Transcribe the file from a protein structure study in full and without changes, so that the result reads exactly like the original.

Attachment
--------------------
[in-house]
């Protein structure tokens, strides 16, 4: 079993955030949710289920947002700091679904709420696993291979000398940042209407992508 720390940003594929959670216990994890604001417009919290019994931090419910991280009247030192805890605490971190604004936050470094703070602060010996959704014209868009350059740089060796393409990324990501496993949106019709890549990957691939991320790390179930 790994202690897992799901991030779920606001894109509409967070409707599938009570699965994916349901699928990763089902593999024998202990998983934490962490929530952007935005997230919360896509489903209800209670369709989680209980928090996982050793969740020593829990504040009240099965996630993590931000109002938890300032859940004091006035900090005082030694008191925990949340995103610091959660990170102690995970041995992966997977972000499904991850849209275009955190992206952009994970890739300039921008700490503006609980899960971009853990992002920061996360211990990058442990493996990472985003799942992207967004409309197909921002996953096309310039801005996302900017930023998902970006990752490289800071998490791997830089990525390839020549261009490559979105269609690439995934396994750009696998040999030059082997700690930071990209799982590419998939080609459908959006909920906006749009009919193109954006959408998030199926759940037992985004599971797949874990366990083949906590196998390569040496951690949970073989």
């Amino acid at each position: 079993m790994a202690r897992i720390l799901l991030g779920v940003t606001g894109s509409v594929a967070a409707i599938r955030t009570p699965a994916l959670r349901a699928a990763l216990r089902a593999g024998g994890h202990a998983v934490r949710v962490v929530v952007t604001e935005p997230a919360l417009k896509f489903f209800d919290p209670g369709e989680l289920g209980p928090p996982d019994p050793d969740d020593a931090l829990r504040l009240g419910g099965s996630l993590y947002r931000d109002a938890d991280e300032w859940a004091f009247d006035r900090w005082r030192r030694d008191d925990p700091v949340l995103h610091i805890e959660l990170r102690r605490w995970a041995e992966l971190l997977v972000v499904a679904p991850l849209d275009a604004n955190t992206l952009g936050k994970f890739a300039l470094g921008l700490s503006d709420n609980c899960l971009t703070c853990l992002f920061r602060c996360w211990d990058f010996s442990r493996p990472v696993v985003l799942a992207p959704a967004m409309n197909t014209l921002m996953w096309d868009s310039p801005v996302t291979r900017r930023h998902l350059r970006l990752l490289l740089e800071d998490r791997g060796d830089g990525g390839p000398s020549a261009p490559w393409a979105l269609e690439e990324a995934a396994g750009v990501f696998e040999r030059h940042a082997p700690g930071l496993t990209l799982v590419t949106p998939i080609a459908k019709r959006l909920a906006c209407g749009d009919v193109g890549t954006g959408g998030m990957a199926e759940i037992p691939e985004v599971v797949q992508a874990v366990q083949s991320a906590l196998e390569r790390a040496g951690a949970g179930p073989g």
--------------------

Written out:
[in-house]
């Protein structure tokens, strides 16, 4: 079993955030949710289920947002700091679904709420696993291979000398940042209407992508 720390940003594929959670216990994890604001417009919290019994931090419910991280009247030192805890605490971190604004936050470094703070602060010996959704014209868009350059740089060796393409990324990501496993949106019709890549990957691939991320790390179930 790994202690897992799901991030779920606001894109509409967070409707599938009570699965994916349901699928990763089902593999024998202990998983934490962490929530952007935005997230919360896509489903209800209670369709989680209980928090996982050793969740020593829990504040009240099965996630993590931000109002938890300032859940004091006035900090005082030694008191925990949340995103610091959660990170102690995970041995992966997977972000499904991850849209275009955190992206952009994970890739300039921008700490503006609980899960971009853990992002920061996360211990990058442990493996990472985003799942992207967004409309197909921002996953096309310039801005996302900017930023998902970006990752490289800071998490791997830089990525390839020549261009490559979105269609690439995934396994750009696998040999030059082997700690930071990209799982590419998939080609459908959006909920906006749009009919193109954006959408998030199926759940037992985004599971797949874990366990083949906590196998390569040496951690949970073989």
């Amino acid at each position: 079993m790994a202690r897992i720390l799901l991030g779920v940003t606001g894109s509409v594929a967070a409707i599938r955030t009570p699965a994916l959670r349901a699928a990763l216990r089902a593999g024998g994890h202990a998983v934490r949710v962490v929530v952007t604001e935005p997230a919360l417009k896509f489903f209800d919290p209670g369709e989680l289920g209980p928090p996982d019994p050793d969740d020593a931090l829990r504040l009240g419910g099965s996630l993590y947002r931000d109002a938890d991280e300032w859940a004091f009247d006035r900090w005082r030192r030694d008191d925990p700091v949340l995103h610091i805890e959660l990170r102690r605490w995970a041995e992966l971190l997977v972000v499904a679904p991850l849209d275009a604004n955190t992206l952009g936050k994970f890739a300039l470094g921008l700490s503006d709420n609980c899960l971009t703070c853990l992002f920061r602060c996360w211990d990058f010996s442990r493996p990472v696993v985003l799942a992207p959704a967004m409309n197909t014209l921002m996953w096309d868009s310039p801005v996302t291979r900017r930023h998902l350059r970006l990752l490289l740089e800071d998490r791997g060796d830089g990525g390839p000398s020549a261009p490559w393409a979105l269609e690439e990324a995934a396994g750009v990501f696998e040999r030059h940042a082997p700690g930071l496993t990209l799982v590419t949106p998939i080609a459908k019709r959006l909920a906006c209407g749009d009919v193109g890549t954006g959408g998030m990957a199926e759940i037992p691939e985004v599971v797949q992508a874990v366990q083949s991320a906590l196998e390569r790390a040496g951690a949970g179930p073989g």